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J Registry Manag. 2014 Summer;41(2):72-6.

Relative survival analysis using the Centers for Disease Control and Prevention's National Program of Cancer Registries Surveillance System Data, 2000-2007.



Cancer survival rates are important in evaluating cancer care, identifying disease patterns, and estimating the probability of death due to cancer. To date, survival rates have been calculated using other data sets with limited population coverage that may not be able to fully identify differences by treatment, geographic region, and racial or ethnic group. Data from the Centers for Disease Control and Prevention's (CDC's) National Program of Cancer Registries (NPCR) have not been used previously to calculate relative survival rates within the United States.


Data from CDC's November 2011 submission for 21 state population-based central cancer registries, representing 50 percent of the US population, were included in this analysis. This paper presents relative survival rates for diagnosis years 2000-2007 with follow-up through 2008.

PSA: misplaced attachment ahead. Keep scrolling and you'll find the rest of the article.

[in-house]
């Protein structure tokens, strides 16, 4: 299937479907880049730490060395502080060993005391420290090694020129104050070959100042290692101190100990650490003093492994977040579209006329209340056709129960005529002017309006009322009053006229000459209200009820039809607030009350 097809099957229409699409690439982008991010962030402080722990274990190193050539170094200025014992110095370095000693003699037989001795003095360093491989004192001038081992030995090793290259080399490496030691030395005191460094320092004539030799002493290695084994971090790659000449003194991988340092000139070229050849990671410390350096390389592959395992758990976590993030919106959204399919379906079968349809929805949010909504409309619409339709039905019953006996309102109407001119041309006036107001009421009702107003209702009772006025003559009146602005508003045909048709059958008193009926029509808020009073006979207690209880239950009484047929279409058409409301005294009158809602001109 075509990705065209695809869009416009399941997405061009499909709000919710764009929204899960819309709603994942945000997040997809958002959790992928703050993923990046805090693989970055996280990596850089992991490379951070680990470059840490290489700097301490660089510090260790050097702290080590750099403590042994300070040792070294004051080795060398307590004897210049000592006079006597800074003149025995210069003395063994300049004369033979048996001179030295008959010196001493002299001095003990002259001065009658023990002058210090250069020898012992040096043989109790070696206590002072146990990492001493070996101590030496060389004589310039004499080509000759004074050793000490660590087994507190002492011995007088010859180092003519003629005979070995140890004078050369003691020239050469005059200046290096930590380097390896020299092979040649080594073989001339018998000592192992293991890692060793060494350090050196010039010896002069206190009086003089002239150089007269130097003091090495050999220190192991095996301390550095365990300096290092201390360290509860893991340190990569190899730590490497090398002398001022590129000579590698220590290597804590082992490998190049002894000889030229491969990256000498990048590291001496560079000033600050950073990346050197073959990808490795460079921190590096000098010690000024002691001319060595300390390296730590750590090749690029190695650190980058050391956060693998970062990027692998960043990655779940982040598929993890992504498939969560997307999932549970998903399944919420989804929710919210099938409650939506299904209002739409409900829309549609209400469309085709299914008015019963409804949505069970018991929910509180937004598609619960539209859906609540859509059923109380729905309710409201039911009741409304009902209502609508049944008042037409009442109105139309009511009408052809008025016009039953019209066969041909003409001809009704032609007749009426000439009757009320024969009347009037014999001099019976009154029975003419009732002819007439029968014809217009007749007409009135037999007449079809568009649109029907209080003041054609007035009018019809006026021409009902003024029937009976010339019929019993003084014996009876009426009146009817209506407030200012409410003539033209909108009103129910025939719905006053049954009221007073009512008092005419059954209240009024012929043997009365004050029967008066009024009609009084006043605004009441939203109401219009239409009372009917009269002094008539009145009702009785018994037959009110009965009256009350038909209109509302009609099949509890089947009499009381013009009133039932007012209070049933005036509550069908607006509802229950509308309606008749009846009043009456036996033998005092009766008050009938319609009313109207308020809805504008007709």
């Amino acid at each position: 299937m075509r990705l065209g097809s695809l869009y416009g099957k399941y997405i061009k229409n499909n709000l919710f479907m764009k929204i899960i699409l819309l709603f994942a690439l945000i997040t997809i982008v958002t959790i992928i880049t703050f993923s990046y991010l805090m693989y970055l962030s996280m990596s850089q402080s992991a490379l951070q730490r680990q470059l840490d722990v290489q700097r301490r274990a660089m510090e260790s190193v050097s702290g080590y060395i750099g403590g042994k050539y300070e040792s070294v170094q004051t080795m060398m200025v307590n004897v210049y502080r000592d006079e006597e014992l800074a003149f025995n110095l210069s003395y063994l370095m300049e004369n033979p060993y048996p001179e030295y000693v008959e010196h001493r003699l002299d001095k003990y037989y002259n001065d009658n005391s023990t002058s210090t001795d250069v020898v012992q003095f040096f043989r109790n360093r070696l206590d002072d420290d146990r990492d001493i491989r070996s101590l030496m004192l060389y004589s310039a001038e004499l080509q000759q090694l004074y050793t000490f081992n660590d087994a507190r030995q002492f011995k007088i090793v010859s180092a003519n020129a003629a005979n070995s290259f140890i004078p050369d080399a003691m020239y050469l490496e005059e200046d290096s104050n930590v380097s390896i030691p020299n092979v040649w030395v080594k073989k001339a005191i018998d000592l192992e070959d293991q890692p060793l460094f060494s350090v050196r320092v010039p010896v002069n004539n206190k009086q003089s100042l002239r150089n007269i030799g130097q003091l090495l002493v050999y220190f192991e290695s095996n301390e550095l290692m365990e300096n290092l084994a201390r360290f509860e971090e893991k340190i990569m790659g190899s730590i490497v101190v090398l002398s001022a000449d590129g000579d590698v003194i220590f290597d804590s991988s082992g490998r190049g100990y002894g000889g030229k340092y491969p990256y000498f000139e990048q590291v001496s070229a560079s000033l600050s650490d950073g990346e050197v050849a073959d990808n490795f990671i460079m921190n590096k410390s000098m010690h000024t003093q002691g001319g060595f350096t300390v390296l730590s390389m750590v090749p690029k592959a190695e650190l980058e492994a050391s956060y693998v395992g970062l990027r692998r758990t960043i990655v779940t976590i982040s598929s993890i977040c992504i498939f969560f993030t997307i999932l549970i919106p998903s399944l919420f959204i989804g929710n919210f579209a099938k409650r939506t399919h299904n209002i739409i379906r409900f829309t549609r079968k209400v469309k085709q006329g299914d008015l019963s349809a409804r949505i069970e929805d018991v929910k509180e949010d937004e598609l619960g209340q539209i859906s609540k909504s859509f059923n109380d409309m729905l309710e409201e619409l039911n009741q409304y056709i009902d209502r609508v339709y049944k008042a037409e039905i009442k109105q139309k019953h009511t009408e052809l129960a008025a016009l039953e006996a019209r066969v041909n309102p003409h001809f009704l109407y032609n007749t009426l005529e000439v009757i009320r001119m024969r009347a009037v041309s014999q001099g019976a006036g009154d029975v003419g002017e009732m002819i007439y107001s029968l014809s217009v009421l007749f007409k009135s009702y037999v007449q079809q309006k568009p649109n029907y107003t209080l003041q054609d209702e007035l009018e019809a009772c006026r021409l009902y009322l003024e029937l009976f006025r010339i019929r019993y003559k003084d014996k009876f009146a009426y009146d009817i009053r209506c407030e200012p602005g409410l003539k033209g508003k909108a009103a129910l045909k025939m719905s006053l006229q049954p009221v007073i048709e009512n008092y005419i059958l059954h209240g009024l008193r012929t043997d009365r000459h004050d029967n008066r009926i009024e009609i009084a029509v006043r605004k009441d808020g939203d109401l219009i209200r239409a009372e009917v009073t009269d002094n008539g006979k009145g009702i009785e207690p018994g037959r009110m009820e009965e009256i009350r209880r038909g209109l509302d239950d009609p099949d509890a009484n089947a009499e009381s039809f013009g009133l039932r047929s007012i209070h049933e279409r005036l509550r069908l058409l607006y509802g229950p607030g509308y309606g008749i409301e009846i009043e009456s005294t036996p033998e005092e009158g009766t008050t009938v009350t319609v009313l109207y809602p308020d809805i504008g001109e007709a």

The relative survival rate for all cancers and races combined was 65.0 percent (65.3 percent for male and 64.8 percent for female patients). Black patients had a lower relative survival rate than white patients, except for lung and bronchus. For all cancers, the under 45 age groups had the highest relative survival rates, except for black males.


For all cancer primary sites combined for 2000-2007, the CDC NPCR 5-year relative survival rate is comparable to that reported by the National Cancer Institute and the Canadian Cancer Registry. This analysis presents, for the first time, relative survival rates for half of the total US population and demonstrates that reliable survival rates can be calculated using CDC's NPCR data now and in the future.

[Indexed for MEDLINE]
Free PMC Article

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